“There were times when I’d get in cars and I couldn’t even sit in the back,” Shaw said. “I always had to drive. Motion sickness was probably one of the worst things. Spinning around was bad. On the ice, finding pucks was really tough for me. My eyes weren’t responding. The signal from my brain to my eyes was a lot slower than it should be for an average person. It was something we found and I did a lot of eye movement, a lot of spinning in chairs, walking on a wooden plank, spinning a striped umbrella [to fix it].

“Then I went and saw all those doctors again and did more tests to see if anything improved and it was getting better and better. I had one last visit and they said everything was clear, it was good and back to above average in all categories.”

And slowly, but surely, Shaw’s confidence began to return to him.

It wasn’t necessarily there at the start of the season. Rehab on his knee was supposed to keep him sidelined through the first month, but he trained aggressively and returned for Game 1 after missing all of training camp.

Shaw was a step behind and found himself scratched from a series of games after struggling through Montreal’s first four of the season. And people around the city began airing their doubts—on social media and on sports-talk radio and television—about whether or not he still had his place in the NHL.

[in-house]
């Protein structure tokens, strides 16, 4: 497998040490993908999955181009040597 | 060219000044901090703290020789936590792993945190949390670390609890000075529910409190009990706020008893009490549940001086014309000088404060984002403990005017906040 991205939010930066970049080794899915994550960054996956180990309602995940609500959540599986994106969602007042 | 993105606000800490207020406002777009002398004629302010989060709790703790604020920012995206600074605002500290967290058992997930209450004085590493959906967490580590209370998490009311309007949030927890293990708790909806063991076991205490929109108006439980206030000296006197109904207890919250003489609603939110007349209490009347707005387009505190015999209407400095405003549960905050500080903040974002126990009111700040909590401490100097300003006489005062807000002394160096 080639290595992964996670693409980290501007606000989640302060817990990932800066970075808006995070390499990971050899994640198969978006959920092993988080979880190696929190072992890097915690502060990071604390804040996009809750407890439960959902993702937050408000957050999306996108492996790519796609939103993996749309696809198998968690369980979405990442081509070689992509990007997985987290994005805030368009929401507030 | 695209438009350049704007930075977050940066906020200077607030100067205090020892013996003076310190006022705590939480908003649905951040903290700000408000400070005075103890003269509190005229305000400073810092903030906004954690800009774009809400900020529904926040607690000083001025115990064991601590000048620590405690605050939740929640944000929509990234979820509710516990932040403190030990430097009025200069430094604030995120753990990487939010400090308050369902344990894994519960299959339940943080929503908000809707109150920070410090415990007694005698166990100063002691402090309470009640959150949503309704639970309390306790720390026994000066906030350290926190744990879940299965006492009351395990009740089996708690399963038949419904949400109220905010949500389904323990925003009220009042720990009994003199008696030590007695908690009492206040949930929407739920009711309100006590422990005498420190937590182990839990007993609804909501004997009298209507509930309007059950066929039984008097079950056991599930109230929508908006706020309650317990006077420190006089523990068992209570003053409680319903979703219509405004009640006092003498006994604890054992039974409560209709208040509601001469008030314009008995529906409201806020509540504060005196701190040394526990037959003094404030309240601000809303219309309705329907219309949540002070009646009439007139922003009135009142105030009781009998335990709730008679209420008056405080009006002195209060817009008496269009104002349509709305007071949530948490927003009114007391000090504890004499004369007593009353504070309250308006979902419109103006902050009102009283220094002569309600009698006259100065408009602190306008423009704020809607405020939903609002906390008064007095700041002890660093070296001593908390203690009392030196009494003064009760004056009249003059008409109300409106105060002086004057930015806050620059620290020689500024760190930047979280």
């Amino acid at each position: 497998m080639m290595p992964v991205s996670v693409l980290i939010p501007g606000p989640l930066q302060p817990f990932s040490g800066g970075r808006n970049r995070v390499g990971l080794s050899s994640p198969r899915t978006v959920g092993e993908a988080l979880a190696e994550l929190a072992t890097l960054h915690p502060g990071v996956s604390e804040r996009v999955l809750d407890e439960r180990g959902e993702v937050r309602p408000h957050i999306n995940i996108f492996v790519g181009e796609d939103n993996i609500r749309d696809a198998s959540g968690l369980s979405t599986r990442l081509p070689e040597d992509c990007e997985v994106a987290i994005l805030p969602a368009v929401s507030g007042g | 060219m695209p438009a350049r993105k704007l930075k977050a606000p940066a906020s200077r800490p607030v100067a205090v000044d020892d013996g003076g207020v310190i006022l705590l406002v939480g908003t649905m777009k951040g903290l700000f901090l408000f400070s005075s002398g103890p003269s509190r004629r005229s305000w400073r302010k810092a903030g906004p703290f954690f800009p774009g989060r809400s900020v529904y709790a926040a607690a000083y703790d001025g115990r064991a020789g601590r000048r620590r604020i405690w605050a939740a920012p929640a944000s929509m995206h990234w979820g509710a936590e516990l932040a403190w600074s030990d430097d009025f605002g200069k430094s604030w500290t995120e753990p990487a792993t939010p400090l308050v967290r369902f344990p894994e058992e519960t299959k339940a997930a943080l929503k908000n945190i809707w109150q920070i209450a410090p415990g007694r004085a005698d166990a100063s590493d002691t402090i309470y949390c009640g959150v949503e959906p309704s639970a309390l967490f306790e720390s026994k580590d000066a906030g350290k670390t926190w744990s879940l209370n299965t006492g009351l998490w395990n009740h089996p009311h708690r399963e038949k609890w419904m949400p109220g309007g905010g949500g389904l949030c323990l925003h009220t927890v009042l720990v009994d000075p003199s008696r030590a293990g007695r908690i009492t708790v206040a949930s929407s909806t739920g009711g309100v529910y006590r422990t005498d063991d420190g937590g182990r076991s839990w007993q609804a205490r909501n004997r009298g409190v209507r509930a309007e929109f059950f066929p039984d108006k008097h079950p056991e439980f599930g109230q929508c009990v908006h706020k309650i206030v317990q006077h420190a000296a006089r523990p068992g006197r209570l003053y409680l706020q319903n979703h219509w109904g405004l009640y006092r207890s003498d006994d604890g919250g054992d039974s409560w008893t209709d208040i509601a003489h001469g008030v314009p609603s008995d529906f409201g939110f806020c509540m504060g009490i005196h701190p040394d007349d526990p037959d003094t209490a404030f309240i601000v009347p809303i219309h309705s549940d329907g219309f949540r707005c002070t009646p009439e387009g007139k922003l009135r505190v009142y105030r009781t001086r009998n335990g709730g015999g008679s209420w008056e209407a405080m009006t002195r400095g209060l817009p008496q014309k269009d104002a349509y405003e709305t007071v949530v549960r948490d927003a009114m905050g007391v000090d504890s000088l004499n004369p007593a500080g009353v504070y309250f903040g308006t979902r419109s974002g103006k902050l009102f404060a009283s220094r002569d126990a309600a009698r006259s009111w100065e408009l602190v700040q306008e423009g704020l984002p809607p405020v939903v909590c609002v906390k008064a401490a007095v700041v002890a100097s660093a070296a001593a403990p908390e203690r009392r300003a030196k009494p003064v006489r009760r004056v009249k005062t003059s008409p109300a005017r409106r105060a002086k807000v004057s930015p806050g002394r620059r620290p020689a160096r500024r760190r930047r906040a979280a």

But Shaw caught his wind and found his stride in a hurry, and he has since built his case as one of the team’s most important players as they’ve established a 16-11-5 record through 32 games.

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So you can understand why he’s taken a lot of pride in silencing his critics. More than anything, you can see why he’s taken time to also savour precious moments like the one he was at the centre of on Thursday.

“It’s very rewarding,” Shaw said. “If you know me, you know that I don’t see a life without hockey. I don’t see myself not playing. I think that’s what drove me to do everything in my power to make sure I can get back to where I needed to be. I don’t see my life without hockey in it, without playing in it at least. At some point, there’s going to be a time when I have to call it, but I’m 27. I’m young. I’m not old.

“It was a long summer for me with both the knee and the head and pushing through it. It was mentally as exhausting as it was physically. I think just being able to sit back from the game, look back at what I had success with, getting back to the game and back to my roots is giving me the success that I’m having.”

To see the joy Shaw’s squeezing out of it — playing some of the best hockey of his career next to Drouin and Max Domi on Montreal’s top line — has been something his teammates have appreciated, too.

“Injuries slow down all players, but Shawzy is a warrior,” said Canadiens centre Phillip Danault, who had two assists in Thursday’s game. “He’s won Cups and been through the wars and it’s taken its toll, but the Shawzy we see now is the Shawzy I knew when we played together in Chicago. He practises so hard and his enthusiasm in the dressing room is excellent. I’m happy for him. He’s a big piece of this team.”

Thursday’s key contribution was just one more piece of evidence to support the fact.